Deferred cord clamping to improve neonatal blood values: A systematic review and meta-analysis

Int J Nurs Stud. 2024 May:153:104718. doi: 10.1016/j.ijnurstu.2024.104718. Epub 2024 Feb 9.


Background: Practices related to umbilical cord clamping at birth should be evidence-based. Deferred cord clamping, compared to immediate cord clamping, shows benefits for preterm neonates but this may also apply to healthy term neonates. Different blood sampling techniques are used to measure effect of deferred and immediate cord clamping.

Objective: To assess the statistical and effect size differences between blood biomarkers from umbilical cord and capillary blood samples of healthy term neonates following either immediate or deferred cord clamping.

Design: Systematic review and meta-analysis.

Methods: The databases PubMed, Medline, CENTRAL, CINAHL and EMBASE were systematically searched. We included studies with a randomised clinical trial design comparing deferred and immediate cord clamping among healthy term neonates born by a spontaneous vaginal birth, reporting on blood biomarkers. Studies including caesarean births and premature births/neonates were excluded. Study attributes, sampling technique, blood biomarkers, mean differences, and standard deviations were extracted. The standardised mean differences (SMD) and sampling errors were calculated for effect size estimation. Meta-analyses were performed if ≥2 studies reported the same outcome using RevMan 5. Subgroup analyses distinguished effects from umbilical cord and capillary blood samples. Moderator tests and publication bias analyses were performed using JASP.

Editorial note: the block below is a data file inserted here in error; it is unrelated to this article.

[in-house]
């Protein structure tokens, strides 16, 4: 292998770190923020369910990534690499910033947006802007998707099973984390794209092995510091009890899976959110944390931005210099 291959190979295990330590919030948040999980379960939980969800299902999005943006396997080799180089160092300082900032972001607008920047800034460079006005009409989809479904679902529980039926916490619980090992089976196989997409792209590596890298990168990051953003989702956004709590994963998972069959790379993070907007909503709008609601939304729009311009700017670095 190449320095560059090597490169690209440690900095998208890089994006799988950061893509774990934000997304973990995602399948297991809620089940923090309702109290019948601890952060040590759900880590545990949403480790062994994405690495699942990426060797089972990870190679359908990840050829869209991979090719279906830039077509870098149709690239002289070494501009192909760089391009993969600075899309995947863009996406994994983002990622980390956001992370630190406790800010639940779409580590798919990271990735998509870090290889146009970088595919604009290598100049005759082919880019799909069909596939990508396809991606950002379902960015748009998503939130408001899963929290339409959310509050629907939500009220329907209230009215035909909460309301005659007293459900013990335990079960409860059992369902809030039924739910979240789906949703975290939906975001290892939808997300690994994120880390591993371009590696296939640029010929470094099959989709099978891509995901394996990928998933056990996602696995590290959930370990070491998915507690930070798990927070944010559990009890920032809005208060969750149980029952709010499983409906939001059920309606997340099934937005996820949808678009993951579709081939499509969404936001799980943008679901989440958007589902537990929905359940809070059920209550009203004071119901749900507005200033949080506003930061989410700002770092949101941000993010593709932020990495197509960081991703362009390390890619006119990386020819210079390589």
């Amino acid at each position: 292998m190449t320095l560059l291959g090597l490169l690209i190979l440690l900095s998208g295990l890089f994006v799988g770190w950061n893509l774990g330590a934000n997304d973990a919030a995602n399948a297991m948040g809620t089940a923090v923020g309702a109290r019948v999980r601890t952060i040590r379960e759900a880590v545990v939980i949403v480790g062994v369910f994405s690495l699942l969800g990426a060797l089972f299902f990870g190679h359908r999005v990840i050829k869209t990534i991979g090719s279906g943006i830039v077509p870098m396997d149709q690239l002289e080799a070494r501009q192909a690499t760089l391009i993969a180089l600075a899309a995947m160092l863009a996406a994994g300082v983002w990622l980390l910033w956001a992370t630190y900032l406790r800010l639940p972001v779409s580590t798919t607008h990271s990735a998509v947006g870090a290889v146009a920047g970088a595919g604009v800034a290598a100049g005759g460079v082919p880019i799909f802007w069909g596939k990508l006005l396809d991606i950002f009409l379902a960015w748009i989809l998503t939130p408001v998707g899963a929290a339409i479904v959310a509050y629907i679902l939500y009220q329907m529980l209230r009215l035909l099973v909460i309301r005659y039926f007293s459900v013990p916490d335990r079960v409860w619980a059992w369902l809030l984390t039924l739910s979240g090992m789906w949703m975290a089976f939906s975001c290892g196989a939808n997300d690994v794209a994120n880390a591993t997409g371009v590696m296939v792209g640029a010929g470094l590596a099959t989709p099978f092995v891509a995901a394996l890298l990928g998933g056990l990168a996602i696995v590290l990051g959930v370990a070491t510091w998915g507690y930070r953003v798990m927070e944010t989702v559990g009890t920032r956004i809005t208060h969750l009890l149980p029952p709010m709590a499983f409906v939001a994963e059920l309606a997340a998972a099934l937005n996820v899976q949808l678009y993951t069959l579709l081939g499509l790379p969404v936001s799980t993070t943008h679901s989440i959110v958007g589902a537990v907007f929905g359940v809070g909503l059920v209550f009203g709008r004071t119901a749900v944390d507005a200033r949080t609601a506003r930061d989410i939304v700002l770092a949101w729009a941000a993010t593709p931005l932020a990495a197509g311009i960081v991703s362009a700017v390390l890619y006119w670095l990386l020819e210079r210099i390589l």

Results: Fifteen studies were included for analysis. The biomarkers haematocrit, haemoglobin, and bilirubin were reported in ≥2 studies and thus eligible for pooling. No differences were found in haemoglobin (SMD -0.04, 95%CI -0.57 to 0.49) or bilirubin values (SMD 0.13, 95%CI -0.03 to 0.28) between umbilical cord blood samples collected after deferred or immediate cord clamping. Deferred cord clamping led to lower haematocrit values (SMD -0.3, 95%CI -0.53 to -0.07). Higher haematocrit (SMD 0.67, 95%CI 0.37 to 0.97) and haemoglobin values (SMD 0.76, 95%CI 0.56 to 0.97) from capillary blood samples, collected 2 to 72 h postpartum, showed when cord clamping was deferred. No effect was found on bilirubin values (SMD 0.13, 95%CI -0.03 to 0.28) irrespective of the sampling technique.

Conclusions: Blood collected after deferred umbilical cord clamping showed increased haemoglobin and haematocrit values up to 72 h after birth, opposed to bilirubin values. Clinical evaluation of blood biomarkers from the umbilical cord shows different values compared to capillary blood. Sampling time and technique therefore seem essential in estimating the effects of deferred cord clamping.

Tweetable abstract: This meta-analysis shows that sampling time and technique are essential in estimating the effects of deferred cord clamping on neonatal blood values.

Keywords: Bilirubin; Haematocrit; Haemoglobin; Meta-analysis; Neonate; Obstetrics; Systematic review; Umbilical cord clamping.

Publication types

  • Systematic Review
  • Meta-Analysis
  • Review

MeSH terms

  • Bilirubin / blood
  • Biomarkers / blood
  • Female
  • Fetal Blood
  • Hemoglobins / analysis
  • Hemoglobins / metabolism
  • Humans
  • Infant, Newborn
  • Pregnancy
  • Umbilical Cord
  • Umbilical Cord Clamping* / methods